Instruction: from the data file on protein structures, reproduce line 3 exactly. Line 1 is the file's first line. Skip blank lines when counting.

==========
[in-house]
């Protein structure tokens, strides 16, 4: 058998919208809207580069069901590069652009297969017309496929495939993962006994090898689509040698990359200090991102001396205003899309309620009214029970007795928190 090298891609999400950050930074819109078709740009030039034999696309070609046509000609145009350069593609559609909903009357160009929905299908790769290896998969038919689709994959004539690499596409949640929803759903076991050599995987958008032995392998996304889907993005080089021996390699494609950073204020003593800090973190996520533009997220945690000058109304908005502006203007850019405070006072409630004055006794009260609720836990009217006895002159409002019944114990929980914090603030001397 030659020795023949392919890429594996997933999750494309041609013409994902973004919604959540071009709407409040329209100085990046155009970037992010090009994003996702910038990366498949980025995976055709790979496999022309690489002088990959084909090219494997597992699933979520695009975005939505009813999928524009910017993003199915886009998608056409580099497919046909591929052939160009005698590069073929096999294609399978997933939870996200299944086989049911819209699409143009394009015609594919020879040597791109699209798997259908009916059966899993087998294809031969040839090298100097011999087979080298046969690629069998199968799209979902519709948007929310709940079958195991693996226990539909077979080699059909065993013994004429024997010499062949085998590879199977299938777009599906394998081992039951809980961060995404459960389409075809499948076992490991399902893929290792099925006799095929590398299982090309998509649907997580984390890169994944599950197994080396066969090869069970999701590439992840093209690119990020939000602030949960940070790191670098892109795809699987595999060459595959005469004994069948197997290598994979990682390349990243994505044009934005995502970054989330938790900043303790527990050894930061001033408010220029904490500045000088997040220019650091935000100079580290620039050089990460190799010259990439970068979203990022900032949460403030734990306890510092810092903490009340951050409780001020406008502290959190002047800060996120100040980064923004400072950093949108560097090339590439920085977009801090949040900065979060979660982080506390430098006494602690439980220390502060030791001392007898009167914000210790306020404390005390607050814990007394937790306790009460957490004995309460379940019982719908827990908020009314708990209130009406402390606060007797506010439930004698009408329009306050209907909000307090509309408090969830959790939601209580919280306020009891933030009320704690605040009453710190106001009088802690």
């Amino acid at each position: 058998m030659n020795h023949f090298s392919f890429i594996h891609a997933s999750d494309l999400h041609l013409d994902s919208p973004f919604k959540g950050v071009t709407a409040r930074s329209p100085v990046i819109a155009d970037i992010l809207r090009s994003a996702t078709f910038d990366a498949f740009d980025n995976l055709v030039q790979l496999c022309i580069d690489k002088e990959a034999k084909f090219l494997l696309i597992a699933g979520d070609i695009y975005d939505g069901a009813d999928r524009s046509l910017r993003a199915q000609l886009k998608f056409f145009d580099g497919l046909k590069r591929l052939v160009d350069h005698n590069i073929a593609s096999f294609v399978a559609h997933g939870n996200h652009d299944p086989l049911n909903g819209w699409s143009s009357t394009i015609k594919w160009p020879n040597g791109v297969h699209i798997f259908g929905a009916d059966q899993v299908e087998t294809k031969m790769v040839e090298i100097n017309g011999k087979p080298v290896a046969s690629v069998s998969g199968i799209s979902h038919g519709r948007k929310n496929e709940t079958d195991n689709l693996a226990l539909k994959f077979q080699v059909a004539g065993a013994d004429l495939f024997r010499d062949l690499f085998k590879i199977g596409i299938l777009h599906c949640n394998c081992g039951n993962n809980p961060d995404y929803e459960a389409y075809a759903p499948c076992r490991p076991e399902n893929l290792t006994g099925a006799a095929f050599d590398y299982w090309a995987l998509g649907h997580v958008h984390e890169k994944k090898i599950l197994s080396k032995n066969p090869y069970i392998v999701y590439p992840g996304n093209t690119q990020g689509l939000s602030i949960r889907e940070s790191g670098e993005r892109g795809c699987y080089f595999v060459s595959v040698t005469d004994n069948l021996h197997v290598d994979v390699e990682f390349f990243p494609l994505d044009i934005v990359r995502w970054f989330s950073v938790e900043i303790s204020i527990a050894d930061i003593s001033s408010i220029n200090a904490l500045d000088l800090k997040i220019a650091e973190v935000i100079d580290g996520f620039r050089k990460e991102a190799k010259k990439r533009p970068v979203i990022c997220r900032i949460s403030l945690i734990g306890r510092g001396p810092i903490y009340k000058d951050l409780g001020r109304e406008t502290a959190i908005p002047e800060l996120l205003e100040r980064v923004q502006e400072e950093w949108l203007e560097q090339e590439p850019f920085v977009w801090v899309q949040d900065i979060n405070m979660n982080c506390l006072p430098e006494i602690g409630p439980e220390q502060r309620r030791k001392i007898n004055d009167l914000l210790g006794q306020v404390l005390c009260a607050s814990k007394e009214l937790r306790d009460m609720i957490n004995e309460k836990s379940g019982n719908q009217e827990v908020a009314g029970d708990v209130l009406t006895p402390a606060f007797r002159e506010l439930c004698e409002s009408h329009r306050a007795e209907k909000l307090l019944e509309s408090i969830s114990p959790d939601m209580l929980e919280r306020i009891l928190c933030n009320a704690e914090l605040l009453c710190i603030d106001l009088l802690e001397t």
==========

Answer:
């Amino acid at each position: 058998m030659n020795h023949f090298s392919f890429i594996h891609a997933s999750d494309l999400h041609l013409d994902s919208p973004f919604k959540g950050v071009t709407a409040r930074s329209p100085v990046i819109a155009d970037i992010l809207r090009s994003a996702t078709f910038d990366a498949f740009d980025n995976l055709v030039q790979l496999c022309i580069d690489k002088e990959a034999k084909f090219l494997l696309i597992a699933g979520d070609i695009y975005d939505g069901a009813d999928r524009s046509l910017r993003a199915q000609l886009k998608f056409f145009d580099g497919l046909k590069r591929l052939v160009d350069h005698n590069i073929a593609s096999f294609v399978a559609h997933g939870n996200h652009d299944p086989l049911n909903g819209w699409s143009s009357t394009i015609k594919w160009p020879n040597g791109v297969h699209i798997f259908g929905a009916d059966q899993v299908e087998t294809k031969m790769v040839e090298i100097n017309g011999k087979p080298v290896a046969s690629v069998s998969g199968i799209s979902h038919g519709r948007k929310n496929e709940t079958d195991n689709l693996a226990l539909k994959f077979q080699v059909a004539g065993a013994d004429l495939f024997r010499d062949l690499f085998k590879i199977g596409i299938l777009h599906c949640n394998c081992g039951n993962n809980p961060d995404y929803e459960a389409y075809a759903p499948c076992r490991p076991e399902n893929l290792t006994g099925a006799a095929f050599d590398y299982w090309a995987l998509g649907h997580v958008h984390e890169k994944k090898i599950l197994s080396k032995n066969p090869y069970i392998v999701y590439p992840g996304n093209t690119q990020g689509l939000s602030i949960r889907e940070s790191g670098e993005r892109g795809c699987y080089f595999v060459s595959v040698t005469d004994n069948l021996h197997v290598d994979v390699e990682f390349f990243p494609l994505d044009i934005v990359r995502w970054f989330s950073v938790e900043i303790s204020i527990a050894d930061i003593s001033s408010i220029n200090a904490l500045d000088l800090k997040i220019a650091e973190v935000i100079d580290g996520f620039r050089k990460e991102a190799k010259k990439r533009p970068v979203i990022c997220r900032i949460s403030l945690i734990g306890r510092g001396p810092i903490y009340k000058d951050l409780g001020r109304e406008t502290a959190i908005p002047e800060l996120l205003e100040r980064v923004q502006e400072e950093w949108l203007e560097q090339e590439p850019f920085v977009w801090v899309q949040d900065i979060n405070m979660n982080c506390l006072p430098e006494i602690g409630p439980e220390q502060r309620r030791k001392i007898n004055d009167l914000l210790g006794q306020v404390l005390c009260a607050s814990k007394e009214l937790r306790d009460m609720i957490n004995e309460k836990s379940g019982n719908q009217e827990v908020a009314g029970d708990v209130l009406t006895p402390a606060f007797r002159e506010l439930c004698e409002s009408h329009r306050a007795e209907k909000l307090l019944e509309s408090i969830s114990p959790d939601m209580l929980e919280r306020i009891l928190c933030n009320a704690e914090l605040l009453c710190i603030d106001l009088l802690e001397t």